Enabling change in our Society, Environment and Economy (SEE)

5 easy to grow crops

Story by Edwina Robinson 
14 March 2018

Growing food at home can be extremely satisfying.

At the end of the day, rather than joining the rush at the supermarket, I like to wander through my garden to see what’s on offer.

Here are 5 plants growing in my garden in Moruya that can also be grown in Canberra. Although Moruya’s climate is milder than Canberra it still experiences frost.


Turmeric (Curcuma longa) boasts handsome leaves and provides a tropical feel. I’m currently growing it in a garden bed with a mix of native shrubs and grasses and vegetables. The tuber is the valued food part and is harvested once the leaves die down in autumn. It’s reputed to be a super food and is traditional used in the powdered form in curries and Asian food.

You can grow turmeric in a pot in Canberra and it makes a handsome indoor tropical plant.

Read ABC article about turmeric


I hear you sigh, and think, you’ve got to be kidding. But all bamboos aren’t created equal. There are two main types. Running bamboo is the sort you need to run a mile from, unless you keep it contained in a pot and make sure it’s rhizomes aren’t trying to escape into the nearest soil or gravel.

The second type, is clumping bamboo. And by it’s nature it’s not a problem. This one is Bambusa oldhami and according to the label will survive up to -9. And it’s new stems are edible. Stems must be boiled prior to eating.

This type of bamboo can be grown in a large pot and it needs to be kept well-watered in hot weather. The leaves will start to fold up in the heat, then turn yellow if it’s not receiving enough moisture.

Check out clumping bamboo

Vietnamese mint

Vietnamese mint (Persicaria odorata) is in the same genus as a number of Australian wetland plants. It loves moisture and is a coloniser, so unless you want it to escape, keep it in a well-watered pot.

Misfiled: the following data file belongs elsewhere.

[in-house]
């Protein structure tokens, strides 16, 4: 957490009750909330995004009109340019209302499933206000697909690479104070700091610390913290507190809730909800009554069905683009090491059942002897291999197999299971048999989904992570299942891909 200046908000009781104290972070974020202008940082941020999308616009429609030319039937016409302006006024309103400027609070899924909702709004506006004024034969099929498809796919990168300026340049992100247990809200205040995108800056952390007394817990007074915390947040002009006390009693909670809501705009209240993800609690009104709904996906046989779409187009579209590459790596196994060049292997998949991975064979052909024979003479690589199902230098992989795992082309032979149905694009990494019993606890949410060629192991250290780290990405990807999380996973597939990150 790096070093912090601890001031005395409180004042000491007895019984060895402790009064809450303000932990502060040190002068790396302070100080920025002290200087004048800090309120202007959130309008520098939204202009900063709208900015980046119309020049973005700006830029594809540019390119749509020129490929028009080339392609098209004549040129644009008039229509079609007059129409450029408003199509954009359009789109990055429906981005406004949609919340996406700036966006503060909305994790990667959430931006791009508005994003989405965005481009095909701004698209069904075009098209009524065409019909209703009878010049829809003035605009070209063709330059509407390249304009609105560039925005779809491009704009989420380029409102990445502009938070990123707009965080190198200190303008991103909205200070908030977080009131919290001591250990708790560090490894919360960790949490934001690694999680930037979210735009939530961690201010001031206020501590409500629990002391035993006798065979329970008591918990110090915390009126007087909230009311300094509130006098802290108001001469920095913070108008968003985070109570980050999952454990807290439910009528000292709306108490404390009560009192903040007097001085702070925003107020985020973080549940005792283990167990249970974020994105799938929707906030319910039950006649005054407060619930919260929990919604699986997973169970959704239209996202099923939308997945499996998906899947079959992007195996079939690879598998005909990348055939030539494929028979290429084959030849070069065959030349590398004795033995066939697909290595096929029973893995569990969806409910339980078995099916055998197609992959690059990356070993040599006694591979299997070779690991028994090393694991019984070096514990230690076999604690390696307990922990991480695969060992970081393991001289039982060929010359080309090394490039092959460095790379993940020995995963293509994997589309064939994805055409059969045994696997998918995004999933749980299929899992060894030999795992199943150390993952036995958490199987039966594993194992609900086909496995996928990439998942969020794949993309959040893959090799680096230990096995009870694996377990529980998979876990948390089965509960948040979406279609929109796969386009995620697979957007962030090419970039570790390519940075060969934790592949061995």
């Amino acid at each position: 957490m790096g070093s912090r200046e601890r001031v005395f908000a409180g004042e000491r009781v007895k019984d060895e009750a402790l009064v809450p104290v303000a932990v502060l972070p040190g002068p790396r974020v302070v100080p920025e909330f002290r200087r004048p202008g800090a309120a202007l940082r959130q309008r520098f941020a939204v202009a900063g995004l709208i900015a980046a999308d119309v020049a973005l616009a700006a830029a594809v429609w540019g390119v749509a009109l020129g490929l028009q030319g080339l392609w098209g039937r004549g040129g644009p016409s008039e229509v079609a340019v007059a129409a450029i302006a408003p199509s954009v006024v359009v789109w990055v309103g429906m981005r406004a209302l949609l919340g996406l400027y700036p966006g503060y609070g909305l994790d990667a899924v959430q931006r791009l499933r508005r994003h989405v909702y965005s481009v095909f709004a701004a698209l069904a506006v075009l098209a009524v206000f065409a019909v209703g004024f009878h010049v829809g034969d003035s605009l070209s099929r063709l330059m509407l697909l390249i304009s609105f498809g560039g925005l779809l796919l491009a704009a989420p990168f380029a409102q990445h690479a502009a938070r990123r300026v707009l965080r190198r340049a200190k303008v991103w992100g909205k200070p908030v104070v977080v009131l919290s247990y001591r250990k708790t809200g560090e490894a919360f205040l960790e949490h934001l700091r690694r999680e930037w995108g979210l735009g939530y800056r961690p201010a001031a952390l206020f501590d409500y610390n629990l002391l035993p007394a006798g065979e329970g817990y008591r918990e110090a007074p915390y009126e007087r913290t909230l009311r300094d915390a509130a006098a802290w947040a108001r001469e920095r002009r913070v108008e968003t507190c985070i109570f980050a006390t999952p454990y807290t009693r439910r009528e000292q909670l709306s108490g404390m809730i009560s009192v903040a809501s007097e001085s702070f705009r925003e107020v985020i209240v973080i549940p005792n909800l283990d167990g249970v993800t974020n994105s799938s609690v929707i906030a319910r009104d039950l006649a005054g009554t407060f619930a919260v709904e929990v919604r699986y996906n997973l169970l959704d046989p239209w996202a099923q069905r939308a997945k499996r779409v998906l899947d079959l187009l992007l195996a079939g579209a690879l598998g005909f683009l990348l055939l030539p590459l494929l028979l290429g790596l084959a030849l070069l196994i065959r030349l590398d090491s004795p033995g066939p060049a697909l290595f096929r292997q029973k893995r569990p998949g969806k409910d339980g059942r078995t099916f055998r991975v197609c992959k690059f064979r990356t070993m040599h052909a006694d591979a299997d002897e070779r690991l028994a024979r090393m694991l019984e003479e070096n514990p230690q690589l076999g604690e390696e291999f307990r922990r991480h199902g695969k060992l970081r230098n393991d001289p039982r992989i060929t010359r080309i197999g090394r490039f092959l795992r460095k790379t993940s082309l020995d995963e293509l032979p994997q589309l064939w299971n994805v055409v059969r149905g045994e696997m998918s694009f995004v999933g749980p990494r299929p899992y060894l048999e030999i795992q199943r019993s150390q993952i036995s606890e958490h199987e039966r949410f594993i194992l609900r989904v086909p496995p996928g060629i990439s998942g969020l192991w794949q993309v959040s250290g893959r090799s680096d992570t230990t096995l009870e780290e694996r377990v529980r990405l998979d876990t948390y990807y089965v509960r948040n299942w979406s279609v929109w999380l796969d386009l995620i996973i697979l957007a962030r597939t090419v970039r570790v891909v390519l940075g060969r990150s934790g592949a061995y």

This herb has a peppery taste and is excellent added to Asian style salads and stir-fries. It will die down during frost – or you can bring it inside or place in a sheltered position where it’s protected from the elements.


If you like spice in your life – then you need at least one chilli (Capsicum annuum) plant. Even if you are an apartment dweller you can probably grow one of these babies. At a minimum it would need to receive 4 hours of sunlight a day in order to fruit and flower.  And you will need to keep it protected from the frost.

We try and grow enough chilli so we can dry and freeze the fruits and add chilli to our meals all year.

And we keep the seeds of chillis we like and propagate them for the next growing season. At the moment we are growing a rather fiery chilli bush, Chilli ‘Carolina Reaper’ – refer to photo above. Apparently it was crowned the world hottest chilli in 2013 and it’s heat rating is 15/10. One chilli added enough spice for 5 x 500mls jars of cucumber chutney.


I started growing garlic (Allium sativum) in Canberra three years ago with the aim to grow enough for one year. I didn’t achieve that goal but managed to supply myself and the household with garlic for 5 months.

Last year we grew a crop in Canberra and a crop in Moruya.

Garlic is planted in the cooler months and harvested in spring once it’s started to flower.

According to commercial growers the key to success is ensuring it’s weed free and that the PH of the soil is suitable. The NSW Department of Agriculture recommends between 5.5 and 7.0. You can purchase a simple ph test kit from your nursery to assess your soil.

Tips on growing garlic in Canberra.








With thanks to our


  • ACT Government Environment and Planning
  • The Association of Independent Schools of the ACT (AISACT)
  • Catholic Education Office (Archdiocese of Canberra and Goulburn)
  • Education and Training Directorate
  • ACT Government